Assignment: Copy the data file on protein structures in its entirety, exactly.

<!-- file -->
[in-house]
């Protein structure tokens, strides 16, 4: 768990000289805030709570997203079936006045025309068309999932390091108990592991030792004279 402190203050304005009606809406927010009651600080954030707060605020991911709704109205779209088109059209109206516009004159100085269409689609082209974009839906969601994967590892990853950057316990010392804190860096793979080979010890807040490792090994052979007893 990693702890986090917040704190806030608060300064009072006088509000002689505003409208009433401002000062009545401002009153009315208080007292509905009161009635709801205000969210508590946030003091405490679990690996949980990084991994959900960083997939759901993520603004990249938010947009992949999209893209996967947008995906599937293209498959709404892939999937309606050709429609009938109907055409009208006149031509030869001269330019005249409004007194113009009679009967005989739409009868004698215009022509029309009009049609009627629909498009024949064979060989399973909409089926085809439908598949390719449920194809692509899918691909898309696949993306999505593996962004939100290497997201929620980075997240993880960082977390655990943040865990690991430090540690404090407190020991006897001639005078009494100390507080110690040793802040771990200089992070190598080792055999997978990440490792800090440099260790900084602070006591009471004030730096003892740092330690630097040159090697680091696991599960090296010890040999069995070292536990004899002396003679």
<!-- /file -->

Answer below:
[in-house]
């Protein structure tokens, strides 16, 4: 768990000289805030709570997203079936006045025309068309999932390091108990592991030792004279 402190203050304005009606809406927010009651600080954030707060605020991911709704109205779209088109059209109206516009004159100085269409689609082209974009839906969601994967590892990853950057316990010392804190860096793979080979010890807040490792090994052979007893 990693702890986090917040704190806030608060300064009072006088509000002689505003409208009433401002000062009545401002009153009315208080007292509905009161009635709801205000969210508590946030003091405490679990690996949980990084991994959900960083997939759901993520603004990249938010947009992949999209893209996967947008995906599937293209498959709404892939999937309606050709429609009938109907055409009208006149031509030869001269330019005249409004007194113009009679009967005989739409009868004698215009022509029309009009049609009627629909498009024949064979060989399973909409089926085809439908598949390719449920194809692509899918691909898309696949993306999505593996962004939100290497997201929620980075997240993880960082977390655990943040865990690991430090540690404090407190020991006897001639005078009494100390507080110690040793802040771990200089992070190598080792055999997978990440490792800090440099260790900084602070006591009471004030730096003892740092330690630097040159090697680091696991599960090296010890040999069995070292536990004899002396003679």